Tara Wall, a conservative pundit and strategist for Mitt Romney.
Tara Wall, a conservative pundit and strategist for Mitt Romney, is a CNN panelist, a columnist for the Washington Times.

Republican strategist Tara Wall has a tough job as Mitt Romney’s liaison to the black community. Wall has been a strategist for the GOP for ten years. She recently talked to Urban Faith about how she became a Republican. Wall believes that African-Americans are underserved when the majority of the race votes for one party.

Last month, when Mitt Romney’s presidential campaign hired veteran GOP operative and conservative pundit Tara Wall as its senior communications adviser, many assumed the former Massachusetts governor was preparing to get serious about his outreach to the black community. But Wall, one of the most high-profile black conservatives on the media circuit, says her primary job will be to shape the presumptive GOP nominee’s overall communication strategy — her ability to appeal to blacks, women, and other groups will presumably be a side benefit for the Romney team.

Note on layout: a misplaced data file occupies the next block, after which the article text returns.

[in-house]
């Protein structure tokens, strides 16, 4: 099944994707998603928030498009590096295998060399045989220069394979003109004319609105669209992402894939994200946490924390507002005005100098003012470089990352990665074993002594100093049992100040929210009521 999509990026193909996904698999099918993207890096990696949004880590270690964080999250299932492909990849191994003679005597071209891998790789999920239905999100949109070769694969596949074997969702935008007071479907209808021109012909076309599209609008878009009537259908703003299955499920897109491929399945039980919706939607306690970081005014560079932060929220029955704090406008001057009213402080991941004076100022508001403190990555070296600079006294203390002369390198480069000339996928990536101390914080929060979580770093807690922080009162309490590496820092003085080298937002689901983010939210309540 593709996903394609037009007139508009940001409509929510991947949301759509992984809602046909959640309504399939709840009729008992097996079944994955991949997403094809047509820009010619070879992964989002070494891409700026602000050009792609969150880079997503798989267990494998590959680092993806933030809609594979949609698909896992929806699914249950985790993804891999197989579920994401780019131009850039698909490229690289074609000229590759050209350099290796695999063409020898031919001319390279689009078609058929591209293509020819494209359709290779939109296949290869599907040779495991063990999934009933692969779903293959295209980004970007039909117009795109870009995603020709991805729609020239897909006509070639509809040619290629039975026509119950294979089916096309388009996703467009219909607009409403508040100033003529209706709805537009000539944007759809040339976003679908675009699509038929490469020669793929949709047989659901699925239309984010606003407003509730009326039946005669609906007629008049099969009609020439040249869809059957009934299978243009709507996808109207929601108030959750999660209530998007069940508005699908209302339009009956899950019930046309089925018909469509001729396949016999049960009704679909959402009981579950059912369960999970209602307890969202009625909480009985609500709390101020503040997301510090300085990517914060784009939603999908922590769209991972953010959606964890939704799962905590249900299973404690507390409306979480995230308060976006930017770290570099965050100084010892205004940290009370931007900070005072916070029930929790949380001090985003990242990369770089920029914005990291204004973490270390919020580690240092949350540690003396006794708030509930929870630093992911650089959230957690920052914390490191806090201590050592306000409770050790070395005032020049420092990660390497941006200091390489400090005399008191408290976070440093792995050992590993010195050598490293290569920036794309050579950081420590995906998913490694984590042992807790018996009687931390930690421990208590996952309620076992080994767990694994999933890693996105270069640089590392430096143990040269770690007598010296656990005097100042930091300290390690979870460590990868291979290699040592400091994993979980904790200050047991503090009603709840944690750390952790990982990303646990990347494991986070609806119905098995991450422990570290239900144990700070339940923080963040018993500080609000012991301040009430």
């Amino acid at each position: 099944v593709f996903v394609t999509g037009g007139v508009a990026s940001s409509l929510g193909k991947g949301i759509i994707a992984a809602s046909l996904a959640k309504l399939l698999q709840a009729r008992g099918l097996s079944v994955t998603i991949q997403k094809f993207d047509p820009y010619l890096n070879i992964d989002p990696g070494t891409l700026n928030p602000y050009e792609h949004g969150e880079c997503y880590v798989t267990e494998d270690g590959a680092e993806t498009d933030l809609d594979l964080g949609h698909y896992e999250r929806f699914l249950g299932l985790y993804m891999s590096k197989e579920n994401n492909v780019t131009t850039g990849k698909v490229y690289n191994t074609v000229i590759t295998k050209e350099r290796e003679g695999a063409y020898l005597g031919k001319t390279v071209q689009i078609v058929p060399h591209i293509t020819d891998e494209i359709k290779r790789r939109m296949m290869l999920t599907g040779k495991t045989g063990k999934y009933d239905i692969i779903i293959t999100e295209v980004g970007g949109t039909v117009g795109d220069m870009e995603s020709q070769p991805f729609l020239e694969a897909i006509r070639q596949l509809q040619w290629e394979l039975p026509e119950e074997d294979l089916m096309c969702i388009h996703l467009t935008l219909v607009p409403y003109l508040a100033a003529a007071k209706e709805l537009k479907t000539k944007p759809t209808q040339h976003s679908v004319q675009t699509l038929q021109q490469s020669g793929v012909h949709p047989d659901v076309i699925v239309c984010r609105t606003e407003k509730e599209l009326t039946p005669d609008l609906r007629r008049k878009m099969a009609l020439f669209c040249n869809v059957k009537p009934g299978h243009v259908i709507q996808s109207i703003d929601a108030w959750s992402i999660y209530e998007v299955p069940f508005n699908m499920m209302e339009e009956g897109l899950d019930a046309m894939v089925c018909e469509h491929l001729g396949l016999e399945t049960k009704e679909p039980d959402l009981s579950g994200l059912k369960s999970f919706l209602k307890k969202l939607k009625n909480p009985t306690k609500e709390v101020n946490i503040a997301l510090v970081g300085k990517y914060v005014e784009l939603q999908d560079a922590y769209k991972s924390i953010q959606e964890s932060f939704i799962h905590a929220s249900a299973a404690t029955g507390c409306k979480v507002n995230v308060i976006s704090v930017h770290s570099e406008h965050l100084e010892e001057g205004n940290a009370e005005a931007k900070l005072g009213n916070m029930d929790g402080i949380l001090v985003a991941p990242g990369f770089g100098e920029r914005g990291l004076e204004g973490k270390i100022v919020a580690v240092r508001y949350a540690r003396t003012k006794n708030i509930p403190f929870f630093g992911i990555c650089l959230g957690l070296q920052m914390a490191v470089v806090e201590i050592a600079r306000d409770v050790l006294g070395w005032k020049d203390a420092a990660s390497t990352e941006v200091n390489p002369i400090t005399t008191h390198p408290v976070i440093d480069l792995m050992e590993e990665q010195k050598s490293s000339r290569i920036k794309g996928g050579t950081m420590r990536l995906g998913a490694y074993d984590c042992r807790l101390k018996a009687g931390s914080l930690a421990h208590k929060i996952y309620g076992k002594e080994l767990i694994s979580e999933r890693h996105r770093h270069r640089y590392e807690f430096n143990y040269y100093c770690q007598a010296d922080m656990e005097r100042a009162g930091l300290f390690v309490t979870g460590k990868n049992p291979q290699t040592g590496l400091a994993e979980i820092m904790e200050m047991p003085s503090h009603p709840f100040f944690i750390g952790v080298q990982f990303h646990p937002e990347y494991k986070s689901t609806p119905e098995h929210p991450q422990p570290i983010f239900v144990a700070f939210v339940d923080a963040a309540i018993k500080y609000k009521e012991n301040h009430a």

Still, as Gov. Romney takes on the nation’s first black president, it would be silly to think he wasn’t making a play for the black vote by bringing Ms. Wall onboard. As reported in The Washington Post, Romney’s plan is not so much to battle Democrats for the Black vote (he knows that would be a losing game), but to demonstrate to independent and swing voters that he “can be inclusive and tolerant in his thinking and approach.”

Ms. Wall will have her work cut out for her. Romney’s infamous quote that he’s “not concerned about the very poor” and his lack of clarity on the immigration issue have left him looking out of touch on social justice matters. And then a recent visit to a poor black neighborhood in Philadelphia to talk about education was greeted by unfriendly crowds — and some harsh criticism from Philly Mayor Michael Nutter. But, as Ms. Wall observes, Romney did show up, and he’s eager to demonstrate his willingness to interact with diverse communities.

Click here to read the full interview.